Crimson Skies: High Road to Revenge Review
The story of Crimson Skies starts in a different America. An America engulfed in the times where words like manifest destiny, great depression, and expansion were common terms in a lot of people’s minds. This America is a bit different from the one you learn about in history books in the fact that the United States of America is no longer united. America has divided into several smaller regional nation-states. As this struggle continues, each region tries to further isolate themselves with their own armies, and by destroying roads going in and out of their respective regions. The zeppelin has become the main mode of transportation since each region is destroying the roads. America is now the land of the pirates and the home of whoever can survive as there is no more federal law. This is where you come in, Nathan Zachary. You are in this only to even the score for the underdog. You and your gang, the Fortune Hunters, are looking for a little adventure and a little money along the way. What else could someone ask for after being stuck in a German POW camp? After being shot down by a lucky shot in the Great War you seemed pretty upset. Even after all of that, you still managed to escape, get an Oxford education, and make it back to America in one piece. Sadly, shortly after returning, the great depression struck you down. So far down that you cannot go on living a normal life. This is when you decide to take matters into your own hands, and you created the Fortune Hunters. Unfortunately, yours is not the only gang of its kind. There are also the Red Skull Legion and the Rajin’ Cajuns who are also looking for a fortune. You can be sure that, at some point in time, your gangs will meet and it won’t be friendly. So, let’s go get that treasure back and oh yeah, help the underdog.
As far as actually controlling your plane and moving about, all I can say is astounding. Every aspect of the game’s control is ergonomically perfect. You can pull off everything you need to do without holding the controller a certain way so your plane flies smooth and natural. What’s also pretty cool is how you can hop out of your plane and shoot off a stationary gun. These guns allow you to have a little more firepower and the ability to zoom. The only problem with this is that you’re stationary and an easy target for the planes so use these guns wisely. These guns can be located on zeppelins, on docks and on buildings.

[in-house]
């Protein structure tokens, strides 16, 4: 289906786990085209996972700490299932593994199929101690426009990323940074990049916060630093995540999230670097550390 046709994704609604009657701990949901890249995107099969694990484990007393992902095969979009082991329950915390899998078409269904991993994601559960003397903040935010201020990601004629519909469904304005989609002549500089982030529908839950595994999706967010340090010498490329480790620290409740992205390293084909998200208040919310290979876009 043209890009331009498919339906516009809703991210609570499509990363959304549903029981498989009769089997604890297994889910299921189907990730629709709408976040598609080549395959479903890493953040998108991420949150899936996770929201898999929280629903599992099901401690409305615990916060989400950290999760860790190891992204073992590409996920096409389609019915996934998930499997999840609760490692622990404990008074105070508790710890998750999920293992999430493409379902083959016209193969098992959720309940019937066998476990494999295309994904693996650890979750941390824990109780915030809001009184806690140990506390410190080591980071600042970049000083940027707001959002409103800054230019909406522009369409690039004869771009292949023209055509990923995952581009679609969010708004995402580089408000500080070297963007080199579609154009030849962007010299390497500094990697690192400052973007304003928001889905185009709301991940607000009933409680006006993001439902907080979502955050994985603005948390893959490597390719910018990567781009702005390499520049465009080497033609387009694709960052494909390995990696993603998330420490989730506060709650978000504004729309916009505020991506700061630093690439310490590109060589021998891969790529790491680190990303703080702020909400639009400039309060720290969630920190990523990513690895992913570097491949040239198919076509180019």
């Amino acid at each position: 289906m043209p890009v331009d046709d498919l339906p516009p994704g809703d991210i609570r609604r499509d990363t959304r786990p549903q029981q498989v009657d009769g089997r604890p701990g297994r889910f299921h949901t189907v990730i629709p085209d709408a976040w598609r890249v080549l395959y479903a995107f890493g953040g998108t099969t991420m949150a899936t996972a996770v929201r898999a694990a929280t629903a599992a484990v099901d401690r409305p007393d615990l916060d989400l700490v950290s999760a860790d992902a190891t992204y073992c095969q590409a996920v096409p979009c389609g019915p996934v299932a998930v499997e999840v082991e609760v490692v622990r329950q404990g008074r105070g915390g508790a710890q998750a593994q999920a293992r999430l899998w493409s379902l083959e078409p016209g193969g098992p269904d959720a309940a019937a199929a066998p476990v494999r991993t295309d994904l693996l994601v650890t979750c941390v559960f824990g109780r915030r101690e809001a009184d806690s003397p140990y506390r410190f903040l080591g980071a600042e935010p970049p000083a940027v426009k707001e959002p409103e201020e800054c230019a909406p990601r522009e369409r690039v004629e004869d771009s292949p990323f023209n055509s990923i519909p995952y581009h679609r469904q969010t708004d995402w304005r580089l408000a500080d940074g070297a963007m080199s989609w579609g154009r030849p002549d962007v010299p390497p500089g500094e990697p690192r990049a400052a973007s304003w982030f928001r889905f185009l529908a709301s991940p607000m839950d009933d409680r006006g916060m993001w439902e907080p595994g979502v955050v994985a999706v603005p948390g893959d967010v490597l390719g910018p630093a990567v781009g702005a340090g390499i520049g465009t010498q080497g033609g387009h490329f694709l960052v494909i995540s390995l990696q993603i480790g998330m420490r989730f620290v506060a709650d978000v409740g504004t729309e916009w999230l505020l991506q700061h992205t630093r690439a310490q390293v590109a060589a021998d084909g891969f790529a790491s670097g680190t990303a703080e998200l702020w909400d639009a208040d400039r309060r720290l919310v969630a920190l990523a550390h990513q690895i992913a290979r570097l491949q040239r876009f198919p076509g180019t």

The single-person game is amazingly addictive. I started playing the single-person game first, for the sole purpose of not going into an online dogfight unprepared. Next thing I knew, it was two hours later and I was almost late for a movie. I had only wanted to play for about thirty minutes, but wound up being glued to my seat for two hours! The game only took ten to learn. Needless to say, after the movie, I plopped right back down in my chair and pushed the ‘on’ button. Anyway, the story is fantastic as you go about earning back your fortune and fighting the Rajin’ Cajuns. Remember to do the missions with the dollar sign first. These missions earn you money towards upgrading your ships, you’ll also need a certain amount of “upgrade tokens” that can be either earned or found in hard to reach places on the map. Also, you can steal other planes if you see a little green circle on the map with a white plane in the middle. When you are ready for the actual story to advance, do the missions that look like an axe inside of a blue circle. These missions are where the ‘meat’ of the story lies. Remember to listen carefully when the dialog is explaining the current situation or you’ll find yourself stuck. The dialog does a very nice job of telling you exactly what to do; it’s up to you after that point, to get it done by any means necessary.
The menus are straight and to the point. The main menu consists of three choices: Single-Player, Multi-Player and Options. If you select Single-Player, you can choose any previous game or create a new game. If you select Multi-player the usual options come up (Split screen, Xbox Live, etc), and the options menu is self-explanatory. The interface is laid out so simple that even newcomers to the gaming world will easily be able to understand it.
The overall look and feel is very appealing. Each plane and level has it’s own unique look and feel. The plane’s rudders and brakes move accordingly, the engines flare when you use turbo, and everything else about the planes is eye-candy. When you shoot off your secondary guns, the sparks come out and the turrets move, etc. Even the small things are nice. For example, after you shoot a missile off and it’s and its way to the target, the turret closes. Small things like that can be found all throughout the game. The levels are real eye-poppers too. The terrain is laid out very nicely and smoothly. You can actually see the texture of the ground and wooden docks. All in all, Crimson Skies is a beautiful game. It is one the most gorgeous games I have had the pleasure of playing on Xbox. The only small thing I can say about the layout is that the map isn’t very useful outside of pointing you in the right direction. You can’t really judge distance with it. Either you’re far away from an enemy (meaning there’s a red dot on the edge of the map), or you’re really close to an enemy. Even so, once again, a very eye-pleasing game.